Chapter 3 details specific aspects of religious suppression and offers an exposé of how monks and monasteries are often deliberately framed by the authorities for arms possession. According to the authors, there is traditionally a weapons chamber in many Tibetan monasteries, either to symbolise the protection of gods or to testify to the surrender of hunters; yet, although symbolic, these weapons have become a convenient excuse for the authorities to frame monks as terrorists. Another essay reveals how the tourist traps that have developed at some monasteries are not the doing of the monks themselves, but have rather arisen from opportunistic Chinese tourist agencies. Out of the five chapters, for me this one was the most enlightening, and did what good reportage literature should—present knowledge and information, so that the world can better understand the perspectives of a silenced people.

The penultimate chapter looks at the impact of economic exploitation on Tibet's natural environment, a topic which does not seem to be getting much international attention. The author remind us that the Yangtze River flows from the Qinghai-Tibetan Plateau, and point out that water transfer projects have led to the relocation of Tibetan herders and affected the ecology of the region. Mining projects and the fur trade have also resulted in irrevocable changes to the Tibetan landscape and wildlife; as a result, some Tibetans have started initiatives to campaign for sustainable development in the region.

In a sense, the last chapter brings together the issues raised in the preceding chapters to offer a critique of Han cultural hegemony. From the removal of Tibetan-language classes in schools (a policy looming over Cantonese in Hong Kong as well) to the forced celebration of Han Chinese festivals, Tibetan values and traditions are implied to be secondary to those of the national Han culture, often seen as "the only keepers of civilisation" ("Must Children Trade Roots for Books?"). Tibetans, Woeser writes, should be entitled to the right to their roots, traditions and customs, as well as to the creative expression of their culture (including through Tibetan rock 'n' roll bands).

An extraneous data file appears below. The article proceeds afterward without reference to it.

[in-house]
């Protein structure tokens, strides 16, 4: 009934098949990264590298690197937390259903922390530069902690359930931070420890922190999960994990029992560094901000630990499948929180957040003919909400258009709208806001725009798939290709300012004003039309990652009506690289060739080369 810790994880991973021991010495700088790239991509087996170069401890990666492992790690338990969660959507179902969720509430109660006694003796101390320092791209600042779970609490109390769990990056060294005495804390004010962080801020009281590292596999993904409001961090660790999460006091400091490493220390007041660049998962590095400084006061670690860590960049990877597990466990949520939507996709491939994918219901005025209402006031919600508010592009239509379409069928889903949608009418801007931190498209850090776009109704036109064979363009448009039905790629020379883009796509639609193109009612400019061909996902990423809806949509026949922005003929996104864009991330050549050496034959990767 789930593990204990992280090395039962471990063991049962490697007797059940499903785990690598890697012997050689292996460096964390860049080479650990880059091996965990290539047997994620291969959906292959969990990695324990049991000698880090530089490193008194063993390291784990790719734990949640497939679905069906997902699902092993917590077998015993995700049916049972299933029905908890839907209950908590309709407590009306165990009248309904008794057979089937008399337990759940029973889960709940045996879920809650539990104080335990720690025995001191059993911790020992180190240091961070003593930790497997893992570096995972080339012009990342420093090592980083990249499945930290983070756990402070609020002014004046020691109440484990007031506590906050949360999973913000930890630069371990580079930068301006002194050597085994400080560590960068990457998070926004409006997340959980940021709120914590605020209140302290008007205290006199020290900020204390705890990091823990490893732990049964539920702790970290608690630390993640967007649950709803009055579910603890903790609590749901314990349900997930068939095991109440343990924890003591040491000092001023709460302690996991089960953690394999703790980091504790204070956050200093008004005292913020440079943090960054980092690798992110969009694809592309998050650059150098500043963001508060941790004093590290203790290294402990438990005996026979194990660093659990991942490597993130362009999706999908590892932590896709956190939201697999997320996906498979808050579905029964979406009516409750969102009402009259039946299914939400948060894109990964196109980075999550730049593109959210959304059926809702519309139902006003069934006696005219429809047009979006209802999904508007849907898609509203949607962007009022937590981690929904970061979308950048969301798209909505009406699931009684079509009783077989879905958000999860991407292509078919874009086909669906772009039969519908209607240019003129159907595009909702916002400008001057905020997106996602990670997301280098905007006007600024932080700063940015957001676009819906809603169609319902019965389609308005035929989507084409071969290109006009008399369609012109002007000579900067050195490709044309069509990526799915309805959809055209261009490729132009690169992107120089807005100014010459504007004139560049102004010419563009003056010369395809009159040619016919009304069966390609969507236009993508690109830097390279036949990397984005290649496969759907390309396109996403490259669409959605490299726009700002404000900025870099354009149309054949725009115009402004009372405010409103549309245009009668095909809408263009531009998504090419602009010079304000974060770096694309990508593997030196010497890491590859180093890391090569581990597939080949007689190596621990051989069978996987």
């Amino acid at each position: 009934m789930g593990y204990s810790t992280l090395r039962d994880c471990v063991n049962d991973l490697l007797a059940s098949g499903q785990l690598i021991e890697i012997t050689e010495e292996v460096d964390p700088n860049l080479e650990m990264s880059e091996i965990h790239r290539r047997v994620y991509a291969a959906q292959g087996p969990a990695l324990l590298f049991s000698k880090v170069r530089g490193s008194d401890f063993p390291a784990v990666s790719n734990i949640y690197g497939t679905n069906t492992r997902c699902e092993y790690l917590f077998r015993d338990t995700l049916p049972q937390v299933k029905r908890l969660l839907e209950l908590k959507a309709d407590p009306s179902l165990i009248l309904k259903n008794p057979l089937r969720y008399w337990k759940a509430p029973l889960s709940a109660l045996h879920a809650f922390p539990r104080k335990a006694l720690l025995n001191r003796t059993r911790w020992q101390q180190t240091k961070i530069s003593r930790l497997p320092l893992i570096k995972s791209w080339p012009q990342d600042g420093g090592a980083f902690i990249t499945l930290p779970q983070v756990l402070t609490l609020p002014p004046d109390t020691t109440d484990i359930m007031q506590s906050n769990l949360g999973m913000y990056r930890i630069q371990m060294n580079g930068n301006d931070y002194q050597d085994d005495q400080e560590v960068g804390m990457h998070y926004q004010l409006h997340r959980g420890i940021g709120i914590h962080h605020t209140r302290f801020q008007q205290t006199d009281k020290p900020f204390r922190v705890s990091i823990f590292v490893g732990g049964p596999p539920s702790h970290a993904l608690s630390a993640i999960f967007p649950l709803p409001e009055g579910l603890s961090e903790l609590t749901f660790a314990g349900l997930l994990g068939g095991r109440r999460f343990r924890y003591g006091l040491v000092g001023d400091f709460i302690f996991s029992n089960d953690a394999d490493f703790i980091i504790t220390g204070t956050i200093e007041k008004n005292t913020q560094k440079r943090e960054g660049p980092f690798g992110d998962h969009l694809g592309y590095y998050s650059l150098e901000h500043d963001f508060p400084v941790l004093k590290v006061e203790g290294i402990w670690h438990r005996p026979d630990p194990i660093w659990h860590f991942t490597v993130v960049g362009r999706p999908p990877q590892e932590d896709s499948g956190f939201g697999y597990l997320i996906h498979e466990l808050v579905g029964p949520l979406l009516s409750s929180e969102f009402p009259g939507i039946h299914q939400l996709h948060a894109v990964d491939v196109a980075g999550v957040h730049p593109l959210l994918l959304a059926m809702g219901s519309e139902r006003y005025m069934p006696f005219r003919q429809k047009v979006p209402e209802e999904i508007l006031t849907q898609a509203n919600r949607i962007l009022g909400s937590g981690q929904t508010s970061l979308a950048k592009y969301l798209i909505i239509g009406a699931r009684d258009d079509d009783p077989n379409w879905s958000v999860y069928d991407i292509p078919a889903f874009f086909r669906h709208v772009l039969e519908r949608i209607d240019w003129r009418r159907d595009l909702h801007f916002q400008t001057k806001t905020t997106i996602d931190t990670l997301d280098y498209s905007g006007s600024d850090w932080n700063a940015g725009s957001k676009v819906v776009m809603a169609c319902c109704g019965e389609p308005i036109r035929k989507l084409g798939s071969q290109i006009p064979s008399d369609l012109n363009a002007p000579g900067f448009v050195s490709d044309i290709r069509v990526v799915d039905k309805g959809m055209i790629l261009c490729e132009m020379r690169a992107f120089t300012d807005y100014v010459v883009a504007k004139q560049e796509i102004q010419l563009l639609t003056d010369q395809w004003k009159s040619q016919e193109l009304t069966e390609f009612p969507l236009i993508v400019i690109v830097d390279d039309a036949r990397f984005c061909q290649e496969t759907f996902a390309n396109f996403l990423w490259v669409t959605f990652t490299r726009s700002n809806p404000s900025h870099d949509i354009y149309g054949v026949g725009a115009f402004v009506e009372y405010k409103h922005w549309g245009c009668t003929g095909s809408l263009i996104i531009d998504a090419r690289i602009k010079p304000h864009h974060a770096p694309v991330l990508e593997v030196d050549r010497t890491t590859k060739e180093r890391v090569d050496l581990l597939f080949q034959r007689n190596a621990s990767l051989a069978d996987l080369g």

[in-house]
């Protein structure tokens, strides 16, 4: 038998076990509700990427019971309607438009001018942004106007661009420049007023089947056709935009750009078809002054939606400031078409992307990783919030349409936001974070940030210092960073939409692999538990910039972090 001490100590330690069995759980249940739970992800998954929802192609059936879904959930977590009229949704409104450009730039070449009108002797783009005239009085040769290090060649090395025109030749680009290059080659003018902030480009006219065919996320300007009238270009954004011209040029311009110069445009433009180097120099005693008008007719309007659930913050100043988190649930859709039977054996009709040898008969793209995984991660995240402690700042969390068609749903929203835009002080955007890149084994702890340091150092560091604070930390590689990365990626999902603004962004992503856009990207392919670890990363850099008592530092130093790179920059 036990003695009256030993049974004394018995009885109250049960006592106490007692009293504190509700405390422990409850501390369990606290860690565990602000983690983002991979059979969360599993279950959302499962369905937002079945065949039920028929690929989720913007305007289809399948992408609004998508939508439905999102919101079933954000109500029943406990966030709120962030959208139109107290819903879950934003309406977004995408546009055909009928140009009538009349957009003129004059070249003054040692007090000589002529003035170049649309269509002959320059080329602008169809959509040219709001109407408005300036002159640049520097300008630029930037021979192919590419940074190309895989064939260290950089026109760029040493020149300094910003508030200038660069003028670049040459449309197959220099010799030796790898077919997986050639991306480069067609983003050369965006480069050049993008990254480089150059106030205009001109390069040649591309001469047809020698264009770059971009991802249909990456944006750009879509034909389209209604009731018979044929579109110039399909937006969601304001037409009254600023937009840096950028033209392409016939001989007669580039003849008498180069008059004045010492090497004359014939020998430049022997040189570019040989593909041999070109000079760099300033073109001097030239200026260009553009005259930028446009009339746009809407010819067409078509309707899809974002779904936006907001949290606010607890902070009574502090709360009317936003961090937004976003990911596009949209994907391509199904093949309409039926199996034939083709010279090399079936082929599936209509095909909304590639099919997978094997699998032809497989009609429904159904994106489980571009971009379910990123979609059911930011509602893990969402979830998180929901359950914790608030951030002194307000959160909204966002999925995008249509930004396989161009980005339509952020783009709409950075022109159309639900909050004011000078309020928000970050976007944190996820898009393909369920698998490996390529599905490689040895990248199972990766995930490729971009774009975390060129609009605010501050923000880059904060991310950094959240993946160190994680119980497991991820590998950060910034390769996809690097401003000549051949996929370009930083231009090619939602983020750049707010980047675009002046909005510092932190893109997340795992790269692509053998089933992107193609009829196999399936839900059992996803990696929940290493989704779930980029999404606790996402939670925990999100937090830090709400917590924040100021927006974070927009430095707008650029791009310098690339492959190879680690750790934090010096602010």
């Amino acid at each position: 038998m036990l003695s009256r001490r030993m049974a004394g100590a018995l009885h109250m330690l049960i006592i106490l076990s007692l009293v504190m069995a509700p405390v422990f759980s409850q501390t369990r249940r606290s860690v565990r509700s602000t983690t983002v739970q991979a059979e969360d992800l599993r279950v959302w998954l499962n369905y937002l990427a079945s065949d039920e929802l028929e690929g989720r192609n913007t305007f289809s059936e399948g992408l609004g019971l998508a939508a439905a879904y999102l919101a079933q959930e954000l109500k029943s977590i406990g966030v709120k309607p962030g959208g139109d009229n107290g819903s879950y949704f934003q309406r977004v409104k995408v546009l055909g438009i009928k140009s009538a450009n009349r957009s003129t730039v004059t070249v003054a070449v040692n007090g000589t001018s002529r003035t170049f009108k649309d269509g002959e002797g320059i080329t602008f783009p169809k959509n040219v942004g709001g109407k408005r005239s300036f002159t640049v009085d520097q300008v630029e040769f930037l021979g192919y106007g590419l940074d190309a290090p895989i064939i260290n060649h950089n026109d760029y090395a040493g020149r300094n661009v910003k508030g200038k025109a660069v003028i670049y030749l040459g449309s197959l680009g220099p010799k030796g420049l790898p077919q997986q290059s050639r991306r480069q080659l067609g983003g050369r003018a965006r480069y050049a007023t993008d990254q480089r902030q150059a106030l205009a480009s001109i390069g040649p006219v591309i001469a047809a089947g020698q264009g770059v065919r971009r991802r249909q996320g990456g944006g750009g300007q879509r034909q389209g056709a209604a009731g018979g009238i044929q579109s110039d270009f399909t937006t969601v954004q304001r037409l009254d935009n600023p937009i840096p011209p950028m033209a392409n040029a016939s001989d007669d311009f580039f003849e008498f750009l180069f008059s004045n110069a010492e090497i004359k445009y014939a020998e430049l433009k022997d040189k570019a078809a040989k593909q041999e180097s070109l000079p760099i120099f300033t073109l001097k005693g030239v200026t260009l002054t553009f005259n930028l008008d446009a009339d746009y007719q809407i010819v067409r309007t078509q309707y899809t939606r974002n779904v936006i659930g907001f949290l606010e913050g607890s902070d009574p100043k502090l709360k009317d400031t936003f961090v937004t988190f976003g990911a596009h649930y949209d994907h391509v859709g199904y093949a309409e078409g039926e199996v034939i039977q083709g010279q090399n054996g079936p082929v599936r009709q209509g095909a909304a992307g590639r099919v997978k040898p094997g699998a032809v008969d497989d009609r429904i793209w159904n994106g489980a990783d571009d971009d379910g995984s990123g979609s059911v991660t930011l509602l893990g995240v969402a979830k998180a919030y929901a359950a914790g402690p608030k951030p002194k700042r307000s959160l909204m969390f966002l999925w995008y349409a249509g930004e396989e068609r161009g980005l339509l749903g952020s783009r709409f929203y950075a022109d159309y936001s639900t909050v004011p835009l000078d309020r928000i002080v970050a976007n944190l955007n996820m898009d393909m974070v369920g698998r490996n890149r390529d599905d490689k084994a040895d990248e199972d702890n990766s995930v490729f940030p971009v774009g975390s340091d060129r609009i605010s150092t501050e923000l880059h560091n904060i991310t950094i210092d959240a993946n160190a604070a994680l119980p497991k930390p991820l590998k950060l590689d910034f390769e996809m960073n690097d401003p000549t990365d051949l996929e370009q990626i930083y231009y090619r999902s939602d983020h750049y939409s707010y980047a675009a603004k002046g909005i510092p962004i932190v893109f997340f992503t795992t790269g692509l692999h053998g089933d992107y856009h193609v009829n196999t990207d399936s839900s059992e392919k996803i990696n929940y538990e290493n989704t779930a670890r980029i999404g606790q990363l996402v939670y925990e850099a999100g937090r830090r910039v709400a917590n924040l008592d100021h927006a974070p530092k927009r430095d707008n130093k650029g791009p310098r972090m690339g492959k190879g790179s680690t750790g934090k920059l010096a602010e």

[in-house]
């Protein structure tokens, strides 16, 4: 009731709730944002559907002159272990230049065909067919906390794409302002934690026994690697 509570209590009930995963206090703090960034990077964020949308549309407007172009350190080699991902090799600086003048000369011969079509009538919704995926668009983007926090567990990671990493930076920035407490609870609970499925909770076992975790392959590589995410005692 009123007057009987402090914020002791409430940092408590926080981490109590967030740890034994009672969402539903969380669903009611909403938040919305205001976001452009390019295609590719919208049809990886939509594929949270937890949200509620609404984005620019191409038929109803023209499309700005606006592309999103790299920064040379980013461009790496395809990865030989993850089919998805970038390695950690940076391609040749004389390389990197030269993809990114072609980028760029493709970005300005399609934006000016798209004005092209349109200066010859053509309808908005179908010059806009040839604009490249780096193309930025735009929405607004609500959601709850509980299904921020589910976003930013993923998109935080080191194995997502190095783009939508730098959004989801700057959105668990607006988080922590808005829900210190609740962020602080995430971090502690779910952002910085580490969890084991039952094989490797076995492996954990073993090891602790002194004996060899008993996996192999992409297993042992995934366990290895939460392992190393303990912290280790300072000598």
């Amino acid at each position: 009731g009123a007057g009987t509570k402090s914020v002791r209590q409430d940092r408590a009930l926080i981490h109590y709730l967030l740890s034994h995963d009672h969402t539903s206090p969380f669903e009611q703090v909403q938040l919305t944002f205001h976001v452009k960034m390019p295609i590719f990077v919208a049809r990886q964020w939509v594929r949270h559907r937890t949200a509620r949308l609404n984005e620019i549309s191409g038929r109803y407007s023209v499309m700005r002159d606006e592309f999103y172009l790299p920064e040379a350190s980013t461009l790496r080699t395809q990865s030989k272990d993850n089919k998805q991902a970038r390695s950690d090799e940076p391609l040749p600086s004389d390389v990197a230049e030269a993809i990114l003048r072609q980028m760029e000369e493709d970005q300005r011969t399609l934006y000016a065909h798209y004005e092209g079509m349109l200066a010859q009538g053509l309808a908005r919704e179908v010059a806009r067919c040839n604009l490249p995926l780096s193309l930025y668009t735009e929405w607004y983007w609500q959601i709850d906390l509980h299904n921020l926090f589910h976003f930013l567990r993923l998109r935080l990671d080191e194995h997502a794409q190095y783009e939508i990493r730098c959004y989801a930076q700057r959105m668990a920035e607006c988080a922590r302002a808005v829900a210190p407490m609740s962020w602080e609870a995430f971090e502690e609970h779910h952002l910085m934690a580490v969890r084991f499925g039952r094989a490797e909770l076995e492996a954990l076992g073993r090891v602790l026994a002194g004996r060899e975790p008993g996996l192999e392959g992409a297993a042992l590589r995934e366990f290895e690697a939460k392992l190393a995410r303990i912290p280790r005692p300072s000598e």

The book also features 17 captioned full-colour photos that provide a glimpse into Tibetan life. What is interesting about many of these photos, however, is that there are very few close-ups. Most pictures are shot in wide angles showing the vast Tibetan landscape or a gathering of Tibetans, but the photos' main point of interest, often highlighted in the captions—whether it be a surveying helicopter, an exiled nun, debris turned into a shop sign or a uniformed police officer—may be easily missed due to the framing of the photos. This somehow escalates the idea that state intervention is everywhere, but looks diminutive to the precious natural resources in the Tibetan region. It speaks to the tension between the disturbing reality in Tibet and the state discourse of economic development and social harmony.

It is easy to assume that the Tibetan problem plays out through government policies on a political level, but, as the essays here show, the results of such policies have deeply social effects. Many Han have moved to Tibet under the instruction of the party or have been lured to the region by a Han-biased capitalist market developed by Beijing. The results of this influx have generally come at the expense of the Tibetan population. To take just one example: in 2002, a Chinese man engaged in the tourism business in Canada wrote a letter to the Chinese government complaining about the behaviour and attitudes of Tibetan guides, which consequently led to the purging of Tibetan guides from the region. This example shows that an individual's action may easily help perpetuate the violation of other people's rights, and perhaps also highlight that one is never completely innocent unless one chooses to actively speak against oppression. To do this, we should learn more and know more, and to this end, I look forward to more translations from the Chinese original of Voices from Tibet, which spans almost 400 pages.

There is no better way to end this review than to quote Woeser's moving epilogue. Through her and Wang's reportage, she reminds us that we can do something too:

Citizens of conscience all over the world can join hands
in redressing all injustices,
delivering everyone from suffering,
and restoring all rights to equality, liberty, and dignity.